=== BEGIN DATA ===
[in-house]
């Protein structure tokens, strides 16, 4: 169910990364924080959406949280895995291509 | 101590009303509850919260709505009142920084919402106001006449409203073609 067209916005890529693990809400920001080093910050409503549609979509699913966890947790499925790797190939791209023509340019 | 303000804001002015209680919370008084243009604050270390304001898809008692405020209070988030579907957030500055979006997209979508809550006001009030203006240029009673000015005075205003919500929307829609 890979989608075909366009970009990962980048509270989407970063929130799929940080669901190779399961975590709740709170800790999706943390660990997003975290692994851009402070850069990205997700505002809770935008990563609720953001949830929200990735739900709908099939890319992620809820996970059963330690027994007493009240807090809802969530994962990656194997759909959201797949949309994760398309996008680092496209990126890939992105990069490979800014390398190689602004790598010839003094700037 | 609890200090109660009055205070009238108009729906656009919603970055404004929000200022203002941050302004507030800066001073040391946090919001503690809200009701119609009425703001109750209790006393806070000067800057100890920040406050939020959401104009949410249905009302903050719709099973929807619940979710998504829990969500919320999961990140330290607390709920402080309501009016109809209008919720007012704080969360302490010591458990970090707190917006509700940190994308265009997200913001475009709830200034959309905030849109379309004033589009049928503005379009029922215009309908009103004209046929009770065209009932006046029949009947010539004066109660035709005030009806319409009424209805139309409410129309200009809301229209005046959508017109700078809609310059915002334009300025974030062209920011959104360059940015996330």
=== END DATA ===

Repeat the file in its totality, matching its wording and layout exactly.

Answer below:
[in-house]
């Protein structure tokens, strides 16, 4: 169910990364924080959406949280895995291509 | 101590009303509850919260709505009142920084919402106001006449409203073609 067209916005890529693990809400920001080093910050409503549609979509699913966890947790499925790797190939791209023509340019 | 303000804001002015209680919370008084243009604050270390304001898809008692405020209070988030579907957030500055979006997209979508809550006001009030203006240029009673000015005075205003919500929307829609 890979989608075909366009970009990962980048509270989407970063929130799929940080669901190779399961975590709740709170800790999706943390660990997003975290692994851009402070850069990205997700505002809770935008990563609720953001949830929200990735739900709908099939890319992620809820996970059963330690027994007493009240807090809802969530994962990656194997759909959201797949949309994760398309996008680092496209990126890939992105990069490979800014390398190689602004790598010839003094700037 | 609890200090109660009055205070009238108009729906656009919603970055404004929000200022203002941050302004507030800066001073040391946090919001503690809200009701119609009425703001109750209790006393806070000067800057100890920040406050939020959401104009949410249905009302903050719709099973929807619940979710998504829990969500919320999961990140330290607390709920402080309501009016109809209008919720007012704080969360302490010591458990970090707190917006509700940190994308265009997200913001475009709830200034959309905030849109379309004033589009049928503005379009029922215009309908009103004209046929009770065209009932006046029949009947010539004066109660035709005030009806319409009424209805139309409410129309200009809301229209005046959508017109700078809609310059915002334009300025974030062209920011959104360059940015996330």